Place, publisher, year, edition, pages
Oxford University Press, 2018
Keywords
non-specific neck pain, physiotherapy, shoulder pain, work productivity
National Category
Occupational Health and Environmental Health
Research subject
Health-Promoting Work
Identifiers
urn:nbn:se:hig:diva-26396 (URN)10.1093/annweh/wxy018 (DOI)000449420200007 ()29562318 (PubMedID)2-s2.0-85050676120 (Scopus ID)
Funder
Forte, Swedish Research Council for Health, Working Life and Welfare, 2009-01403AFA Insurance, 090288
Available from: 2018-04-03 Created: 2018-04-03 Last updated: 2020-11-23Bibliographically approved
Projects
Forte-centre Working Life: The Body at Work - from problem to potential [2009-01761_Forte]; University of Gävle; Publications
Jackson, J., Sund, M., Barlari Lobos, G., Melin, L. & Mathiassen, S. E. (2023). Assessing the efficacy of a job rotation for improving occupational physical and psychosocial work environment, musculoskeletal health, social equality, production quality, and resilience at a commercial laundromat: Protocol for a longitudinal case study. BMJ Open, 13(5), Article ID e067633. Jackson, J., Srinivasan, D. & Mathiassen, S. E. (2020). Consistent individual motor variability traits demonstrated by females performing a long-cycle assembly task under conditions differing in temporal organisation. Applied Ergonomics, 85, Article ID 103046. Jahncke, H. & Hallman, D. (2020). Objective measures of cognitive performance in activity based workplaces and traditional office types. Journal of Environmental Psychology, 72, Article ID 101503. Hallman, D., Holtermann, A., Dencker-Larsen, S., Birk Jorgensen, M. & Nørregaard Rasmussen, C. (2019). Are trajectories of neck-shoulder pain associated with sick leave and work ability in workers? A 1-year prospective study. BMJ Open, 9, Article ID e022006. Hallman, D., Mathiassen, S. E., van der Beek, A., Jackson, J. & Coenen, P. (2019). Calibration of self-reported time spent sitting, standing and walking among office workers: a compositional data analysis. International Journal of Environmental Research and Public Health, 16(17), Article ID 3111. Domkin, D., Forsman, M. & Richter, H. O. (2019). Effect of ciliary-muscle contraction force on trapezius muscle activity during computer mouse work. European Journal of Applied Physiology, 119(2), 389-397Bohman, T., Bottai, M. & Björklund, M. (2019). Predictive models for short-term and long-term improvement in women under physiotherapy for chronic disabling neck pain: a longitudinal cohort study. BMJ Open, 9(4), Article ID e024557. Holtermann, A., Mathiassen, S. E. & Straker, L. (2019). Promoting health and physical capacity during productive work: the Goldilocks Principle. Scandinavian Journal of Work, Environment and Health, 45(1), 90-97Hallman, D., Holtermann, A., Björklund, M., Gupta, N. & Nørregaard Rasmussen, C. D. (2019). Sick leave due to musculoskeletal pain : determinants of distinct trajectories over 1 year. International Archives of Occupational and Environmental Health, 92(8), 1099-1108Gupta, N., Heiden, M., Mathiassen, S. E. & Holtermann, A. (2018). Is self-reported time spent sedentary and in physical activity differentially biased by age, gender, body mass index and low-back pain?. Scandinavian Journal of Work, Environment and Health, 44(2), 163-170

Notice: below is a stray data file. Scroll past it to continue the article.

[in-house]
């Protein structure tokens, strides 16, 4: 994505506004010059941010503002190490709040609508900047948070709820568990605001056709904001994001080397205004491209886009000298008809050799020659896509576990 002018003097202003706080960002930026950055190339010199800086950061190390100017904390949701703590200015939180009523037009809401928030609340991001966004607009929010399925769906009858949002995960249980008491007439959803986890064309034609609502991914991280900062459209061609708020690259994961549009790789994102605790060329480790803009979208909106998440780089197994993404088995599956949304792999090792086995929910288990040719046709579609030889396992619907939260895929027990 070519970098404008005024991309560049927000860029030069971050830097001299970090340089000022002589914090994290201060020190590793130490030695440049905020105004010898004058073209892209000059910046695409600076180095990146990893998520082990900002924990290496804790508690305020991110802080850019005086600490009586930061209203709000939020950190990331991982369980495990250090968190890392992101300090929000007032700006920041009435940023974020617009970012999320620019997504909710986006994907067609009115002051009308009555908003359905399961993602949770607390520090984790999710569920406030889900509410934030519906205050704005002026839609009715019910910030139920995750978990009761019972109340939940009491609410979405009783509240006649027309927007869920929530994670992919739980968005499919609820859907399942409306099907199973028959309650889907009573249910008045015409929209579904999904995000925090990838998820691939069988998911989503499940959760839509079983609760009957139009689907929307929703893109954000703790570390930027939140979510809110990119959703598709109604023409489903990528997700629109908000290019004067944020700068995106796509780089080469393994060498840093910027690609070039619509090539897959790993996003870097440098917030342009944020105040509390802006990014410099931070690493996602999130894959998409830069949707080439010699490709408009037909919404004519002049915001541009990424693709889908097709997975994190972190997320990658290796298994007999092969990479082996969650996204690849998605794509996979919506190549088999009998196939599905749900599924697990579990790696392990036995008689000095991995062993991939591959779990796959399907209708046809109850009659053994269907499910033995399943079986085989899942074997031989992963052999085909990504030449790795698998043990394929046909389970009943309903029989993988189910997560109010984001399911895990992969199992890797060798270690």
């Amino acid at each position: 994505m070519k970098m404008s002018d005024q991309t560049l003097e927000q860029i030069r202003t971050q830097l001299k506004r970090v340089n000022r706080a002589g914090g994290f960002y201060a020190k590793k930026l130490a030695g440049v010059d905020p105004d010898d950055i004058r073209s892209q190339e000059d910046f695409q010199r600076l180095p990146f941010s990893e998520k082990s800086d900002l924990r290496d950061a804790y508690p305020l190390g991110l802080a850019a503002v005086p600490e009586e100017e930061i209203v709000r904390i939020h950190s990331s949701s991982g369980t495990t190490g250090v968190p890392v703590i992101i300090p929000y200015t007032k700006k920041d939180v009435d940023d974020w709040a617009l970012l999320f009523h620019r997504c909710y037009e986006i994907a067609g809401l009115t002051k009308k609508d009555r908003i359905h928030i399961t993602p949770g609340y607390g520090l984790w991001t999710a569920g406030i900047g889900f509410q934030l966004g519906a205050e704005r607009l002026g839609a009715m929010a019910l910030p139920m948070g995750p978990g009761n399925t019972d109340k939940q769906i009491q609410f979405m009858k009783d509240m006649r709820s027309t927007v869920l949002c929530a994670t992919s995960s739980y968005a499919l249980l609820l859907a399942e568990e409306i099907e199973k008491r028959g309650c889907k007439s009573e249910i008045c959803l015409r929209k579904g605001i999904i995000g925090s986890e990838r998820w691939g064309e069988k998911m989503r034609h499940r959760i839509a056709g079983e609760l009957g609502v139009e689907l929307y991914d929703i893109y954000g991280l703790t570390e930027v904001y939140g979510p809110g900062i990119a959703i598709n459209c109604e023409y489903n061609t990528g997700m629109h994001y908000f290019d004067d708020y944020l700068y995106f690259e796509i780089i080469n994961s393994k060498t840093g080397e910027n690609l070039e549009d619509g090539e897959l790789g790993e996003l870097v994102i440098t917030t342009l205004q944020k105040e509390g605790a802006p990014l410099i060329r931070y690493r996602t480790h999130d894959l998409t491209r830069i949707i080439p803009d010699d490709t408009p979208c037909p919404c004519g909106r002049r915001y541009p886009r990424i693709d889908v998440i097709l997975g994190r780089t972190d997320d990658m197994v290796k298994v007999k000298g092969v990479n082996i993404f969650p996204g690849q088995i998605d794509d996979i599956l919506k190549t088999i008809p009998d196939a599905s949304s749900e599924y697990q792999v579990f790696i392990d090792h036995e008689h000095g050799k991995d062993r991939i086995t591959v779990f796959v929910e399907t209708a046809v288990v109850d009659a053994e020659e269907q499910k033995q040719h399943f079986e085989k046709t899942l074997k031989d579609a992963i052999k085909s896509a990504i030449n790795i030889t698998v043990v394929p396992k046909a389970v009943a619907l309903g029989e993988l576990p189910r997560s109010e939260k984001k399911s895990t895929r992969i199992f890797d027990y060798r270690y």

Rehabilitation of people with neck pain. Effects of individualized treatment based on prognostic indicators and tests of functioning [2009-01403_Forte]; University of Gävle; Publications
Svedmark, Å., Björklund, M., Häger, C. K., Nilsson Sommar, J. & Wahlström, J. (2018). Impact of Workplace Exposure and Stress on Neck Pain and Disabilities in Women: A Longitudinal Follow-up After a Rehabilitation Intervention. Annals of Work Exposures and Health, 62(5), 591-603
Rehabilitering för personer med nackbesvär: Effekter av individanpassad rehabilitering baserad på prognostiska indikatorer och funktionstest [090288]; University of Gävle
Organisations
Identifiers
ORCID iD: ORCID iD iconorcid.org/0000-0001-7543-4397